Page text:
Chikungunya virus (CHIKV) is a mosquito-borne alphavirus and it can cause chikungunya fever, which is a viral infectious disease originated in Africa. Chikungunya virus is a member of the alphavirus genus, and Togaviridae family. The genus Alphavirus contains approximately 30 members, which probably diverged a few thousand years ago. Some alphaviruses are not pathogenic to humans, whereas others are highly infectious, with the associated clinical diseases ranging from mild to severe. Alphaviruses can be broadly divided into New world and Old world viruses. These two groups have evolved distinct ways of interacting with their respective hosts and differ in their pathogenicity, tissue and cellular tropism, cytotoxicity and interference with virus-induced immune responses. It should be noted that most alphaviral infections in humans and domesticated animals are considered a ‘dead end’ — that is, the virus cannot be transmitted to a new host, so the evolutionary pressures driving viral diversification may be linked to their true host species.
The most common symptoms of chikungunya virus infection are fever and joint pain. Other symptoms may include headache, muscle pain, joint swelling, or rash. Outbreaks have occurred in countries in Africa, Asia, Europe, and the Indian and Pacific Oceans. In late 2013, chikungunya virus was found for the first time in the Americas on islands in the Caribbean. There is a risk that the virus will be imported to new areas by infected travelers. There is no vaccine to prevent or medicine to treat chikungunya virus infection. Travelers can protect themselves by preventing mosquito bites. When traveling to countries with chikungunya virus, use insect repellent, wear long sleeves and pants, and stay in places with air conditioning or that use window and door screens. Figure 1 shows the schematic model of the chikungunya virus:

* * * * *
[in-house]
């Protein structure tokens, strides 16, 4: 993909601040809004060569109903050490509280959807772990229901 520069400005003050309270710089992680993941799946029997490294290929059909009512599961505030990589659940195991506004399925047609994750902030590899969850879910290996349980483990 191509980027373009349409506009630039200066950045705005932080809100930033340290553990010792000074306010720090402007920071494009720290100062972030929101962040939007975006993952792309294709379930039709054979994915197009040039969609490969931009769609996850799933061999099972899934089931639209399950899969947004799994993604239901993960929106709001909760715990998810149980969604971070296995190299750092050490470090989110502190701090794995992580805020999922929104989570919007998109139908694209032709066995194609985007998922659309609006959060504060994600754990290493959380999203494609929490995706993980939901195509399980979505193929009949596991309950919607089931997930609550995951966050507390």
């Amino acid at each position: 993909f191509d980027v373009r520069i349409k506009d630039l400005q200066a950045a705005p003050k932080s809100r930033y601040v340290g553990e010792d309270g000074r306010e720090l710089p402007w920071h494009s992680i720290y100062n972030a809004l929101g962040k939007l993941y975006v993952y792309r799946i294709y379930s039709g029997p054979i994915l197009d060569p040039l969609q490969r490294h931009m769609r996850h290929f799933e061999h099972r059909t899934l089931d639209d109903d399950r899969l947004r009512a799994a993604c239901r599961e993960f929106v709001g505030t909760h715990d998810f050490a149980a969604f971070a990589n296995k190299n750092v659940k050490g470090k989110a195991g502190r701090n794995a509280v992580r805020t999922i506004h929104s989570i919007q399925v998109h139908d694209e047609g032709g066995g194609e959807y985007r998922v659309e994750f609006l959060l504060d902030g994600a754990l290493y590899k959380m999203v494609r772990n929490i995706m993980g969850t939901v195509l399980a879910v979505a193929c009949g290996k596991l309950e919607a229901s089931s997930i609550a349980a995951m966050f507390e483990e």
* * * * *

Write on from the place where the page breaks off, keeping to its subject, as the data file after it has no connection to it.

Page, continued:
Fig. 1 The Schematic Model of the Chikungunya Virus
Several methods can be used for diagnosis of Chikungunya Virus. Serological tests, such as enzyme-linked immunosorbent assays (ELISA), may confirm the presence of IgM and IgG anti-chikungunya antibodies. IgM antibody levels are highest 3 to 5 weeks after the onset of illness and persist for about 2 months. Samples collected during the first week after the onset of symptoms should be tested by both serological and virological methods (RT-PCR).